Work-Out Inspiration: 100 years old. And still running.

espn, sports, inspirational

  • Fauja Singh ran his first marathon at age 89 and became an international sensation.
  • Records?  Fastest to run a marathon (male, over age 90), fastest to run 5,000 meters (male, over age 100), fastest to run 3,000 meters (male, over age 100), and on and on they went.
  • By his second birthday, Fauja’s parents had cause for concern: He couldn’t walk. His legs were short and spindly, capable of movement but too weak to support his body. He turned 3. No steps yet. Then 4. Still crawling. Children called him danda, Punjabi for “stick.” Family members worried he might be crippled for life, so they consulted village doctors…At age 5, he developed enough strength to hobble. Proper walking didn’t come until around age 10.
  • His goal?  Get into the Guinness Book of World Records for finishing a Marathon at 100 years old.  The race: The Toronto Waterfront Marathon on October 16, 2011. He’d finished in 8 hours, 25 minutes. He waved to the crowd as he walked across the line, then lifted his arms and accepted a medal. There were smiles and handshakes and photos with friends and strangers, then a rambling news conference for Fauja to reflect on his record. Amid the chaos and congratulations, however, Fauja never noticed the absence of one celebrant they’d expected. Guinness. (Guinness would not recognize Fauja Singh for the record. Read why at this link.)

Source: ESPN – The Runner.  Hit this link to read the full story.  Inspiring.


Epilogue: On February 23, 2013, Fauja Singh finished the Hong Kong 10km (6.25 mile) event in one hour, 32 minutes and 28 seconds. (Source: BBC News – Oldest Man Runs His Last Race)


DK Note to Self: Get. Off. The. Couch.

Comments

  1. A Saturday morning wonder, as well as an inspiration. Perhaps he should also win a medal for hurdling, for he clearly has been overcoming those since he we a child. ANd with deep respect and humility, I can’t help but ask – how many 100 year old men are running 5 thousand meters these days? I’m sorry at that point, everyone still running deserves a trophy. 😉

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  2. Alex Jones says:

    The great thing here is what one starts out in life as in childhood can be changed in adulthood This man amazes me, gives me inspiration to do this at 100-years-old too.

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  3. He has determination and stamina. Good for him! Most people would have given up long ago.

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  4. Great story

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  5. Love this. Definitely inspiration for today! Thanks, David.

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  6. Inspiring…yes. 🙂

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  7. LaDona's Music Studio says:

    Good inspiration!

    And how was your run?

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  8. Do you know why Guinness would not recognize his record?

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  9. My cousin ran her first marathon at 50 and now, at 67, will represent the US Women senior class, in the Israel Maccabiah Games this summer. Inspiring. She could use people’s support: Carol Benjamin. http://www.maccabiusa.com/sports/competitions/19th-maccabiah-games.html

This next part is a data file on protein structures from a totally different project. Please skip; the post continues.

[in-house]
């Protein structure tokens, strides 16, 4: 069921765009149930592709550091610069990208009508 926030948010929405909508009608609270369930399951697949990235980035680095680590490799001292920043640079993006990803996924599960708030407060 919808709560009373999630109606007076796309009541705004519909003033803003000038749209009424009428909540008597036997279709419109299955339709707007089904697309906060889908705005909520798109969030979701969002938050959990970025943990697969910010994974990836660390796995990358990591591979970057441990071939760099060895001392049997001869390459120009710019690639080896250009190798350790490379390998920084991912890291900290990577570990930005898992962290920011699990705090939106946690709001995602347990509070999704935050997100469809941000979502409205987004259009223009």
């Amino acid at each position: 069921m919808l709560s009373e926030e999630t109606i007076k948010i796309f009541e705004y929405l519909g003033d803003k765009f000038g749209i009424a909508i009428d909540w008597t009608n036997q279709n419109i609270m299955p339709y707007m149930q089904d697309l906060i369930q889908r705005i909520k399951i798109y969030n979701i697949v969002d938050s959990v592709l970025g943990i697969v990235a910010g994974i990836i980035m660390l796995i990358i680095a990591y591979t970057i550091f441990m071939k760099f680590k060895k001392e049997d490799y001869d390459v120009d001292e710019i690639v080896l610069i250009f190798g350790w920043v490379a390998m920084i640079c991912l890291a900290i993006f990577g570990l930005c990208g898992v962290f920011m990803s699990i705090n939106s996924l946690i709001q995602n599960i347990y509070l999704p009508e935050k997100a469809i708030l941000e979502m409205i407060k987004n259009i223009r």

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  10. Wow! This reminds me of a 15k I ran when I was in my 20’s. I crossed the finish line with a 60 year old (that seemed ancient then and I was really impressed). That’s nothing compared to this guy. Guess I’m running tomorrow…..

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  11. Saw this when it first came out and it’s still mind boggling.

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  12. Absolutely awe inspiring. I must tell my 99-year-old about him. She loves a challenge. 😀

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  13. Pah! Marathon. Is that all? What’s 100 years, right? Tell him to pop over to South Africa and we’ll show him the Comrades.
    🙂

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    • Laughing. I bet.

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      • You bet! I ran Comrades 3 times and have occasionally thought about blogging about some of my ‘ad…bloody…ventures’ but I fear people would think I am making them up.

        Not every SA runner is a Bruce Fordyce clone ( and if you don’t know who this is, spend some time on Google)

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        • 🙂 I need to check out Bruce Fordyce. Never heard of him. Thanks for pointing me to him.

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          • What!! Go and wash your mouth out with soap, young man.
            How about Alberto Salazar, then Remember him? Please say yes?
            He ran Comrades just once. Came to our shores a few years back. Against all odds, all advice all the experts, he took the lead from the gun and led from start to finish – 90 frigging K’s for crying in a bucket!
            Burned the arse of many a seasoned campaigner, I can tell you!
            And it is a feat (feet!) never done before or since.
            Then he grabbed his medal, his fat check and disappeared into the Durban sunset never to return…..like Shane, or something, but without a horse. Although he walked as if he had been riding one.

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          • Yes, now Salazar I know. (Thankfully. Been with the soap thing, didn’t want to taste it again). Great story …

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